Special Report

Cities With the Worst COVID-19 Unemployment Crisis Right Now

30. Leominster-Gardner, MA
> Sept. 2020 unemployment rate: 10.7%
> 1 yr. employment change: -9.2%
> Largest industry: Education and health services (20.8% of local jobs)
> Population: N/A

The unemployment rate in Leominster-Gardner, a metro area in north-central Massachusetts, stands at 10.7% — well above the comparable 7.9% national rate. The local job market went from being one of the best in the country in March 2020, with a 3.1% jobless rate, to one of the worst in April, when unemployment hit 17.4%. Since peaking at 19.2% in June, unemployment has steadily improved in Leominster-Gardner.

Nationwide, the industry hit hardest by the COVID-19 recession was leisure and hospitality. In Leominster-Gardner, however, information was the hardest-hit industry, shedding 25.0% of jobs over the past year. The local leisure and hospitality industry workforce contracted by 22.0% over the same period.

Source: DenisTangneyJr / Getty Images

29. Providence-Warwick, RI-MA
> Sept. 2020 unemployment rate: 10.8%
> 1 yr. employment change: -6.6%
> Largest industry: Education and health services (21.3% of local jobs)
> Population: 1.6 million

The Providence-Warwick metro area has the second highest unemployment rate in New England and the 29th highest nationwide. Due in large part to the COVID-19 recession, there are about 40,000 fewer people working in Providence than there were one year ago. As is the case across the country, the area’s leisure and hospitality industry and services sectors were the hardest hit by the pandemic. Providence’s unemployment rate hit a one-year high of 18.5% in April 2020 and now stands at 10.8%.

Source: Ron_Thomas / Getty Images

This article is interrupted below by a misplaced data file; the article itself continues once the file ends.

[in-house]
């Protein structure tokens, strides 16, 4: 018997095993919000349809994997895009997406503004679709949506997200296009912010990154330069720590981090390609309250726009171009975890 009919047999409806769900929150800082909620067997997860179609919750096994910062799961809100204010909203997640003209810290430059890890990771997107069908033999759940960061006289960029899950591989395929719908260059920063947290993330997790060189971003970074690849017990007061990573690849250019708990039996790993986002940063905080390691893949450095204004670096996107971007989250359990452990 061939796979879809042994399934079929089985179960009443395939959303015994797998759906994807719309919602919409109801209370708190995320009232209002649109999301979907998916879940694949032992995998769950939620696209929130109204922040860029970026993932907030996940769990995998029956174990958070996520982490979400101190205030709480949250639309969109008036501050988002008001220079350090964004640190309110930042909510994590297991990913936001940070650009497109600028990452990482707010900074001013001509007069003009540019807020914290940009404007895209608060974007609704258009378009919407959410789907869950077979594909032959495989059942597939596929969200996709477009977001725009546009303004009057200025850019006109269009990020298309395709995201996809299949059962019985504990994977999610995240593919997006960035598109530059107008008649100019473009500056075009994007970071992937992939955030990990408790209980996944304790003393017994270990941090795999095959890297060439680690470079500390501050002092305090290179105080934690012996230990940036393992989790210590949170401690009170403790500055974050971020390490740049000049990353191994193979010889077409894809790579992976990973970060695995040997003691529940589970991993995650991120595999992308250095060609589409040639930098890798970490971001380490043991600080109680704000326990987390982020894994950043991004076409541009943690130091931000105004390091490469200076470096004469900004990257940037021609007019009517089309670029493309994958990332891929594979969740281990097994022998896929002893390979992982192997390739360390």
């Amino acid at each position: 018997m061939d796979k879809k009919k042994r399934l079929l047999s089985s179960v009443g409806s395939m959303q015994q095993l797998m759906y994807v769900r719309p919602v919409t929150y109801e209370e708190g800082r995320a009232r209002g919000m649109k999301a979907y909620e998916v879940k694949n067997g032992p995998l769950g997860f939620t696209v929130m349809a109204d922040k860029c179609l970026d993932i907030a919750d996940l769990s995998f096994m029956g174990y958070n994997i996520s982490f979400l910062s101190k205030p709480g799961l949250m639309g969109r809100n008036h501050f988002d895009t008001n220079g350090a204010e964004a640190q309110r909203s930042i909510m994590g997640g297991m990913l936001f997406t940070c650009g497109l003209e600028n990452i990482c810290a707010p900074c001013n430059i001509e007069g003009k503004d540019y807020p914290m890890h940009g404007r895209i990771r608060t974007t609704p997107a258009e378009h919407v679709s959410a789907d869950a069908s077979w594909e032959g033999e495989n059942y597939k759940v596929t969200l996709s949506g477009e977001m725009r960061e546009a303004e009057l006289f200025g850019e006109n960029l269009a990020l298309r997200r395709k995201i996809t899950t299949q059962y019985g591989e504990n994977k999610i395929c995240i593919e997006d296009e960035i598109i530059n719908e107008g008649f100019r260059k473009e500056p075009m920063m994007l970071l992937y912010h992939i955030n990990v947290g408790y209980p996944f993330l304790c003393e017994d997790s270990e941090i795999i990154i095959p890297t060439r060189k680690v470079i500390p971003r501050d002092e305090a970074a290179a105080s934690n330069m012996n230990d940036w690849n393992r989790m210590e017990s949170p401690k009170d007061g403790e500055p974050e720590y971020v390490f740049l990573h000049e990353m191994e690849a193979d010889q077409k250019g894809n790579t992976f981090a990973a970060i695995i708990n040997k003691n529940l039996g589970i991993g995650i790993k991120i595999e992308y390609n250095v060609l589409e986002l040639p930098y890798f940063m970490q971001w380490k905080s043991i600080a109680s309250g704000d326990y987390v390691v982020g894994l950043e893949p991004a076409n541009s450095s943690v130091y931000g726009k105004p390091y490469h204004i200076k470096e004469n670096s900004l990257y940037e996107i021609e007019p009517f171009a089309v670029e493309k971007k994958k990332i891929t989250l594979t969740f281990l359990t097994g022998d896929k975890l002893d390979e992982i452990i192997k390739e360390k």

28. Chicago-Naperville-Elgin, IL-IN-WI
> Sept. 2020 unemployment rate: 10.9%
> 1 yr. employment change: -7.2%
> Largest industry: Trade, transportation, and utilities (19.7% of local jobs)
> Population: 9.5 million

Chicago’s is one of three metropolitan areas in the Midwest with double-digit unemployment. The job market in the Chicago area was decimated by the COVID-19 pandemic as unemployment shot from 4.6% in March to 17.6% in April. As of September, the jobless rate in the area was 10.9%, as there are about 345,900 fewer jobs than there were in September 2019.

Over that period, every industry in Chicago shed jobs, but none contracted as much as the leisure and hospitality industry, where the number of workers fell by 23.5%.

Source: DenisTangneyJr / Getty Images

27. Atlantic City-Hammonton, NJ
> Sept. 2020 unemployment rate: 10.9%
> 1 yr. employment change: -14.1%
> Largest industry: Leisure and hospitality (31.4% of local jobs)
> Population: 263,670

Tourism is the backbone of Atlantic City’s economy, and when the COVID-19 pandemic ground nonessential travel to a halt in much of the country, the Atlantic City metro area felt the squeeze as much as anywhere else, if not more. From March to April, unemployment in the metro area jumped from 5.3% to 34.0%. When Atlantic City’s monthly jobless rate peaked at 35.2% in June, it was the highest of any metro area in the country. Unemployment has improved considerably in the months since, however, and now stands at 10.9%,

Source: stevegeer / Getty Images

26. Muskegon, MI
> Sept. 2020 unemployment rate: 11.0%
> 1 yr. employment change: -11.0%
> Largest industry: Manufacturing (21.3% of local jobs)
> Population: 173,566

The unemployment rate in the Muskegon, Michigan, metropolitan area more than doubled — from 4.2% in September 2019 to 11.0% a year later.

Nationwide, the industry hit hardest by the COVID-19 recession was leisure and hospitality. In Muskegon, however, information was the hardest hit industry, shedding 33.3% of jobs over the past year. The local leisure and hospitality industry workforce in Muskegon contracted by 31.6% over the same period.